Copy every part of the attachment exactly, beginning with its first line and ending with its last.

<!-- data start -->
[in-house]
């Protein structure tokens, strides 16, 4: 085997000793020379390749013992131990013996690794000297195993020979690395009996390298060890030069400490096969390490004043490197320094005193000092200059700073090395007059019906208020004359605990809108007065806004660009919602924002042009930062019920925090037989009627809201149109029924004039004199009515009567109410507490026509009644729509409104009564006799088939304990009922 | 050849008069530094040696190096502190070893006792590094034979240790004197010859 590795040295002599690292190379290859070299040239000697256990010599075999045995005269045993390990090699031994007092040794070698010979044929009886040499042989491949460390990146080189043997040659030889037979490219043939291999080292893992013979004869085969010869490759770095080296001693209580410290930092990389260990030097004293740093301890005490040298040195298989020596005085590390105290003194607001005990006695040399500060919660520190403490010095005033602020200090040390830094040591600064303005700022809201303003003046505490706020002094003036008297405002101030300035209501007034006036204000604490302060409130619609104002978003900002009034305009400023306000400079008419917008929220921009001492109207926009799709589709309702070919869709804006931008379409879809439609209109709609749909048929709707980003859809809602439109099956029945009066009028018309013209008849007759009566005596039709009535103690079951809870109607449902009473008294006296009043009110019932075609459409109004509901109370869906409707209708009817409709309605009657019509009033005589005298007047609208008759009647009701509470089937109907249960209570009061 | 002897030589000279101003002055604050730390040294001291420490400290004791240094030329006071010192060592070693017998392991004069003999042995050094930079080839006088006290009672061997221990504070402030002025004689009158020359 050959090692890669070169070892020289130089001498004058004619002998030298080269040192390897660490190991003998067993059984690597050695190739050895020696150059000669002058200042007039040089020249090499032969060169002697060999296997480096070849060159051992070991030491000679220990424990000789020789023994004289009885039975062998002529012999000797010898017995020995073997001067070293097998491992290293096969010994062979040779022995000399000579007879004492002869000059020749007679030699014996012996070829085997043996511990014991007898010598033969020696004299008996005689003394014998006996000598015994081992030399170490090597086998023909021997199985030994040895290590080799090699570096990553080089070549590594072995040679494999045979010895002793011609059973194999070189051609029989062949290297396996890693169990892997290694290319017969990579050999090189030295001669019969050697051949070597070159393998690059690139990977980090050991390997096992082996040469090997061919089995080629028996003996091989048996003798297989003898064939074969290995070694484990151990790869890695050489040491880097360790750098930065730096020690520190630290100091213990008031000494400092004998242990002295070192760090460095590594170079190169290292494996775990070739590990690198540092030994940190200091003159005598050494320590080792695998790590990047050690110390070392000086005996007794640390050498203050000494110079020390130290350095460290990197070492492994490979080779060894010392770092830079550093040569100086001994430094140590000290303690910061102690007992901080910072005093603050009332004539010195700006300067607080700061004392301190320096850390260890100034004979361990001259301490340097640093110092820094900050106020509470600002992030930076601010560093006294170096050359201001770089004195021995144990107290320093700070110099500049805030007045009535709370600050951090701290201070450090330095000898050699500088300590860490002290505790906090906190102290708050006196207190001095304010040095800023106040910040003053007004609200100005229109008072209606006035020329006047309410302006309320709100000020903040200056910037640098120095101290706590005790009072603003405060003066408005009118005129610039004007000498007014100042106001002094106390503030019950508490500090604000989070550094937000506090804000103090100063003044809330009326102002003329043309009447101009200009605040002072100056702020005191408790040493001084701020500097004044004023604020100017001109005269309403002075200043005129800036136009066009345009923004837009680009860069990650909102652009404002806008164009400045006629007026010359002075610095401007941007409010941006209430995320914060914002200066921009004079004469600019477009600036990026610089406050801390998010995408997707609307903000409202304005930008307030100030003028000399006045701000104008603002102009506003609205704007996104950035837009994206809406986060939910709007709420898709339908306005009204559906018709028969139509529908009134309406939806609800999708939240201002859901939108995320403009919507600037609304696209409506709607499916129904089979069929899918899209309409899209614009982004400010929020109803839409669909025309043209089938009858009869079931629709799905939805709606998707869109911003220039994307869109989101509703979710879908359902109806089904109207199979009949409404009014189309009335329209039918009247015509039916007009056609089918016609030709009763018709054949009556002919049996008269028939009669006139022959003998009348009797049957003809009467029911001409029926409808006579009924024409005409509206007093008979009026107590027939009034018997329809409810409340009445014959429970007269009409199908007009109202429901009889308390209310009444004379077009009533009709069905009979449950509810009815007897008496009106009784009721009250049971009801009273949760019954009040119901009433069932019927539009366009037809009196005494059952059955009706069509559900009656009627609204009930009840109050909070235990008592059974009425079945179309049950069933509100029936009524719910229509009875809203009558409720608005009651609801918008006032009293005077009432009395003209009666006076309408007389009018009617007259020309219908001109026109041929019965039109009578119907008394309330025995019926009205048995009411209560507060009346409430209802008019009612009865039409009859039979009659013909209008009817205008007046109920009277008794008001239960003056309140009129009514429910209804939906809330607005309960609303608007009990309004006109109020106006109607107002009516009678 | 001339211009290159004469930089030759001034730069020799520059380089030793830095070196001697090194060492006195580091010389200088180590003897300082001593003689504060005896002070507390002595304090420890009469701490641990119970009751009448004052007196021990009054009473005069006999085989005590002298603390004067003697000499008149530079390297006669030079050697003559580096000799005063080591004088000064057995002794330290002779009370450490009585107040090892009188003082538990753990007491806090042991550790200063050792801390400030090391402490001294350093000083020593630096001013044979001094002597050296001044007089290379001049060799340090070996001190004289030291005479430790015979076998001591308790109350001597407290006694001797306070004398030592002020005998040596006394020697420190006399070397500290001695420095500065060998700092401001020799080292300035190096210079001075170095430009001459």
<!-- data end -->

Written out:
[in-house]
């Protein structure tokens, strides 16, 4: 085997000793020379390749013992131990013996690794000297195993020979690395009996390298060890030069400490096969390490004043490197320094005193000092200059700073090395007059019906208020004359605990809108007065806004660009919602924002042009930062019920925090037989009627809201149109029924004039004199009515009567109410507490026509009644729509409104009564006799088939304990009922 | 050849008069530094040696190096502190070893006792590094034979240790004197010859 590795040295002599690292190379290859070299040239000697256990010599075999045995005269045993390990090699031994007092040794070698010979044929009886040499042989491949460390990146080189043997040659030889037979490219043939291999080292893992013979004869085969010869490759770095080296001693209580410290930092990389260990030097004293740093301890005490040298040195298989020596005085590390105290003194607001005990006695040399500060919660520190403490010095005033602020200090040390830094040591600064303005700022809201303003003046505490706020002094003036008297405002101030300035209501007034006036204000604490302060409130619609104002978003900002009034305009400023306000400079008419917008929220921009001492109207926009799709589709309702070919869709804006931008379409879809439609209109709609749909048929709707980003859809809602439109099956029945009066009028018309013209008849007759009566005596039709009535103690079951809870109607449902009473008294006296009043009110019932075609459409109004509901109370869906409707209708009817409709309605009657019509009033005589005298007047609208008759009647009701509470089937109907249960209570009061 | 002897030589000279101003002055604050730390040294001291420490400290004791240094030329006071010192060592070693017998392991004069003999042995050094930079080839006088006290009672061997221990504070402030002025004689009158020359 050959090692890669070169070892020289130089001498004058004619002998030298080269040192390897660490190991003998067993059984690597050695190739050895020696150059000669002058200042007039040089020249090499032969060169002697060999296997480096070849060159051992070991030491000679220990424990000789020789023994004289009885039975062998002529012999000797010898017995020995073997001067070293097998491992290293096969010994062979040779022995000399000579007879004492002869000059020749007679030699014996012996070829085997043996511990014991007898010598033969020696004299008996005689003394014998006996000598015994081992030399170490090597086998023909021997199985030994040895290590080799090699570096990553080089070549590594072995040679494999045979010895002793011609059973194999070189051609029989062949290297396996890693169990892997290694290319017969990579050999090189030295001669019969050697051949070597070159393998690059690139990977980090050991390997096992082996040469090997061919089995080629028996003996091989048996003798297989003898064939074969290995070694484990151990790869890695050489040491880097360790750098930065730096020690520190630290100091213990008031000494400092004998242990002295070192760090460095590594170079190169290292494996775990070739590990690198540092030994940190200091003159005598050494320590080792695998790590990047050690110390070392000086005996007794640390050498203050000494110079020390130290350095460290990197070492492994490979080779060894010392770092830079550093040569100086001994430094140590000290303690910061102690007992901080910072005093603050009332004539010195700006300067607080700061004392301190320096850390260890100034004979361990001259301490340097640093110092820094900050106020509470600002992030930076601010560093006294170096050359201001770089004195021995144990107290320093700070110099500049805030007045009535709370600050951090701290201070450090330095000898050699500088300590860490002290505790906090906190102290708050006196207190001095304010040095800023106040910040003053007004609200100005229109008072209606006035020329006047309410302006309320709100000020903040200056910037640098120095101290706590005790009072603003405060003066408005009118005129610039004007000498007014100042106001002094106390503030019950508490500090604000989070550094937000506090804000103090100063003044809330009326102002003329043309009447101009200009605040002072100056702020005191408790040493001084701020500097004044004023604020100017001109005269309403002075200043005129800036136009066009345009923004837009680009860069990650909102652009404002806008164009400045006629007026010359002075610095401007941007409010941006209430995320914060914002200066921009004079004469600019477009600036990026610089406050801390998010995408997707609307903000409202304005930008307030100030003028000399006045701000104008603002102009506003609205704007996104950035837009994206809406986060939910709007709420898709339908306005009204559906018709028969139509529908009134309406939806609800999708939240201002859901939108995320403009919507600037609304696209409506709607499916129904089979069929899918899209309409899209614009982004400010929020109803839409669909025309043209089938009858009869079931629709799905939805709606998707869109911003220039994307869109989101509703979710879908359902109806089904109207199979009949409404009014189309009335329209039918009247015509039916007009056609089918016609030709009763018709054949009556002919049996008269028939009669006139022959003998009348009797049957003809009467029911001409029926409808006579009924024409005409509206007093008979009026107590027939009034018997329809409810409340009445014959429970007269009409199908007009109202429901009889308390209310009444004379077009009533009709069905009979449950509810009815007897008496009106009784009721009250049971009801009273949760019954009040119901009433069932019927539009366009037809009196005494059952059955009706069509559900009656009627609204009930009840109050909070235990008592059974009425079945179309049950069933509100029936009524719910229509009875809203009558409720608005009651609801918008006032009293005077009432009395003209009666006076309408007389009018009617007259020309219908001109026109041929019965039109009578119907008394309330025995019926009205048995009411209560507060009346409430209802008019009612009865039409009859039979009659013909209008009817205008007046109920009277008794008001239960003056309140009129009514429910209804939906809330607005309960609303608007009990309004006109109020106006109607107002009516009678 | 001339211009290159004469930089030759001034730069020799520059380089030793830095070196001697090194060492006195580091010389200088180590003897300082001593003689504060005896002070507390002595304090420890009469701490641990119970009751009448004052007196021990009054009473005069006999085989005590002298603390004067003697000499008149530079390297006669030079050697003559580096000799005063080591004088000064057995002794330290002779009370450490009585107040090892009188003082538990753990007491806090042991550790200063050792801390400030090391402490001294350093000083020593630096001013044979001094002597050296001044007089290379001049060799340090070996001190004289030291005479430790015979076998001591308790109350001597407290006694001797306070004398030592002020005998040596006394020697420190006399070397500290001695420095500065060998700092401001020799080292300035190096210079001075170095430009001459």